Rio Ferdinand Teaches His Children It Doesn't Make Them 'Less Of A Boy Or Girl' To Cry

'I'm not wired to do that naturally.'

Rio Ferdinand has spoken about how he is having to rethink his own approach to emotions in order to help his three children deal with grief, following their mother’s death in May 2015.

The former Manchester United footballer appeared on ITV’s ‘This Morning’ to talk about losing his wife Rebecca Ellison to cancer, and how he is trying to teach their children - Lorenz, 10, Tate, eight, and Tia, five, - to open up about their feelings.

“I’ve told them from the beginning that it’s okay to cry,” Ferdinand said. “I’ve tried to stress to them it doesn’t make you any less of a boy or a girl.

“I’ve realised it does release a lot of stress and emotion.”

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The 38-year-old believes his own inability to share his feelings stems from his upbringing, when he didn’t see emotion or affection expressed openly, and his career as a professional footballer playing at the highest level.

“It’s hard for me,” the dad explained. “It’s not the way I’ve been conditioned. I’m not wired to do that naturally.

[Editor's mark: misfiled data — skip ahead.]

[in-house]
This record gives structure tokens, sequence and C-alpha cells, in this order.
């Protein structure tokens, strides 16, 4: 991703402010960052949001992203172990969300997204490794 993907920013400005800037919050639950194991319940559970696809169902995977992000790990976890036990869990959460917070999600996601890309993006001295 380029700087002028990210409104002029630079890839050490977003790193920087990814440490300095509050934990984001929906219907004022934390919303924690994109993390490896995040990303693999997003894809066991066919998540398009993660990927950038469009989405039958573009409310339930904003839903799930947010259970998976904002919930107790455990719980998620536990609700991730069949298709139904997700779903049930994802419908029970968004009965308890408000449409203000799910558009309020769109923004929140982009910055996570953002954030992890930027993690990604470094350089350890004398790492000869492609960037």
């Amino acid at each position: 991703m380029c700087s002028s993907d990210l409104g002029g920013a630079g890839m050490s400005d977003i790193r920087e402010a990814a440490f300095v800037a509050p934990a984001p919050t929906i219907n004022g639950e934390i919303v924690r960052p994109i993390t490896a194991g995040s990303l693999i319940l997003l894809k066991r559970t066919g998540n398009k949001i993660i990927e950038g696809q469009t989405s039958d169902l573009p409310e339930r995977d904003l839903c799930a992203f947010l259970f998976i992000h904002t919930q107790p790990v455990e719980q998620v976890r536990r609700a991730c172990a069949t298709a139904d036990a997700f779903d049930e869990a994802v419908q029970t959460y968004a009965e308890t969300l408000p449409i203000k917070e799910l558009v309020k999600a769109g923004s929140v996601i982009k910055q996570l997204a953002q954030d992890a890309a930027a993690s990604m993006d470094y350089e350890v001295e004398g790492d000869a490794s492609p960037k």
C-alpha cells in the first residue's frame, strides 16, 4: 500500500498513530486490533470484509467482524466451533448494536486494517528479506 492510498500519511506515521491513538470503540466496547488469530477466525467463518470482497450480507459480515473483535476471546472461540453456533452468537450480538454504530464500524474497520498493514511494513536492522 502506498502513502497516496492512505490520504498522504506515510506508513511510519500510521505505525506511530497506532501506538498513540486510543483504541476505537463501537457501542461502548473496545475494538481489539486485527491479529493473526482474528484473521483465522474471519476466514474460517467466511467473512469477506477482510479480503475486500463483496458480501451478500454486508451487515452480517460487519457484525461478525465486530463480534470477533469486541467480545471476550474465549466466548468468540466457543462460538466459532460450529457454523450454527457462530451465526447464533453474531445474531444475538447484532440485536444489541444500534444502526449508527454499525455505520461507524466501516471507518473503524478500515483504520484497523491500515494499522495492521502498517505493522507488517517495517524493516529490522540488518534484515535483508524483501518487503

“I was always thinking of the next step to sustain a level of winning and you can’t sit back and look back and enjoy the moment too often. I was scared of that.”

Ferdinand, who also lost his mother to cancer in July 2017, said that he has started to search for answers since losing both women, and he became increasingly concerned that his children were internalising their feelings.

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Back in March he said that his greatest concern is his eldest son, who has barely spoken about the death of his mum.

“I get nothing out of the two boys,” he said.

He also spoke on BBC Five Live to Emma Barnett about how he was helping his kids to open up.

“I’d been starting conversations with them to try and get how they were feeling out, and they would just shut me down, walk away, close the conversation down completely,” he said.

As a result Ferdinand wanted to take action and decided, while staying at his home in Portugal, to be more open about his own feelings.

In the future, Ferdinand wants to be more balanced in his approach: “God forbid, if something was to happen. I want those kids to know exactly how I feel.

“It’s a work in progress.”

During the ‘This Morning’ interview, he also reflected on a trip to a Bereavement Centre, where he met a young girl who had created a ‘memory jar’ to collect special memories of her parent, and he had introduced it for his own children.

“It kind of opened everything up and it was a beautiful moment just seeing them talk happily and being joyful about their mum rather than it being sad and negative moments,” he explained.

‘This Morning’ airs weekdays at 10.30am on ITV.